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Communications to the Editor |

Clinical Application of a Prognostic Model for Severe Community-Acquired Pneumonia FREE TO VIEW

Ravindra Mehta, MD; Maritza Groth, MD, FCCP
Author and Funding Information

Affiliations: Winthrop University Hospital, Mineola, NY,  Harborview Medical Center Seattle, Washington

Correspondence to: Maritza Groth, MD, FCCP, Director of Critical Care, Department of Pulmonary and Critical Care Medicine, Winthrop University Hospital, 222 Station Plaza North, Suite 400, Mineola, NY 11501; e-mail: mgroth@winthrop.org



Chest. 2001;119(1):312-313. doi:10.1378/chest.119.1.312
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To the Editor:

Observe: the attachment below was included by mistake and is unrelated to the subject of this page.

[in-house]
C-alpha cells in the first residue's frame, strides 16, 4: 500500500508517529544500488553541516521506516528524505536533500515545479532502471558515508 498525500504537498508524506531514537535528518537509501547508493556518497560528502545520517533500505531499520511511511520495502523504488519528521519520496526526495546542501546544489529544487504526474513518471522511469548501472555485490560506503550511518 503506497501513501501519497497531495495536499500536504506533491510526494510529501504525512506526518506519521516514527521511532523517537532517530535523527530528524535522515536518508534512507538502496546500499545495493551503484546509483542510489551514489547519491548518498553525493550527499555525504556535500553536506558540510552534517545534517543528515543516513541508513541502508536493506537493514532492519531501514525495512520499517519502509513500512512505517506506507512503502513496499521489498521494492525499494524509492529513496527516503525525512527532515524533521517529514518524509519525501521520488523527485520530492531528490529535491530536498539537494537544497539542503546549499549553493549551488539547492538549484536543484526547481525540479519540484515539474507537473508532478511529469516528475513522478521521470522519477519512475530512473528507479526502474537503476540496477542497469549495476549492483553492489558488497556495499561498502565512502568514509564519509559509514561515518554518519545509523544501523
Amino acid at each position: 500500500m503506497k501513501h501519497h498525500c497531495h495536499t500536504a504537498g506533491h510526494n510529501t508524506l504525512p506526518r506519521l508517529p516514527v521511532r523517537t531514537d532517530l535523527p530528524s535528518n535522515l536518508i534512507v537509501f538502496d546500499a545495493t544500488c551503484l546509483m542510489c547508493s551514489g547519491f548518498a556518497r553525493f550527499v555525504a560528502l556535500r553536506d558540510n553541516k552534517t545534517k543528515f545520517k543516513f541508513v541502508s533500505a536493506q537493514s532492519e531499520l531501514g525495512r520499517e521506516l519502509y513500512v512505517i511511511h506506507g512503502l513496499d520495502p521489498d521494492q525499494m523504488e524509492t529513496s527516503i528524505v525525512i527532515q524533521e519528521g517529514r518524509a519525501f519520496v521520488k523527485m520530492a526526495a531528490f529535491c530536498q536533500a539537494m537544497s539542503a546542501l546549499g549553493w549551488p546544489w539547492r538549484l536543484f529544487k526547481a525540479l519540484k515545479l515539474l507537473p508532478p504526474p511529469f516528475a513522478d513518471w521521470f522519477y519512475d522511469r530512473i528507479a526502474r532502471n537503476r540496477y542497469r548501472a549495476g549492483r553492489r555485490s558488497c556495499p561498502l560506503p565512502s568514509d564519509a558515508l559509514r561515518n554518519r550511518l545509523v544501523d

The study by Pascual et al (February 2000)1 is one more step toward defining prognostic factors in the subset of patients with severe community-acquired pneumonia who require mechanical ventilation. By reason of retrospective analysis, the authors conclude that a prediction model—based on extent of lung injury assessed by a hypoxemia index, age > 80 years, immunosuppression, medical comorbidities with a median prognosis for survival < 5 years, and number of nonpulmonary organ failures—classifies patients at the threshold of 95% mortality rate, with a positive predictive value of 100% and specificity of 100%. A few observations in the study merit further analysis. In the univariate analysis, survivors had a mean duration of hospital stay prior to mechanical ventilation of 0.8 days compared with 2.8 days (p = 0.016) for nonsurvivors. The logical query is that, in the absence of standardized criteria for mechanical ventilation, did timing of mechanical ventilation impact on prognosis? Because the prognostic model was based on assessment of parameters after the initiation of mechanical ventilation, the assessment of the hypoxemia index would depend on the timing of mechanical ventilation, with the possible corollary that earlier initiation of mechanical ventilation improves prognosis. This suggests that the clinician’s assessment of the timing of intubation has a great impact on prognosis. The importance of the clinician’s role is further emphasized by the disparity in prognosis in the patients who had survived an initial trial of mechanical ventilation and were later given a do-not-resuscitate/do-not-intubate status; in these instances, clinical assessment overestimated rates of mortality compared with the prognostic model.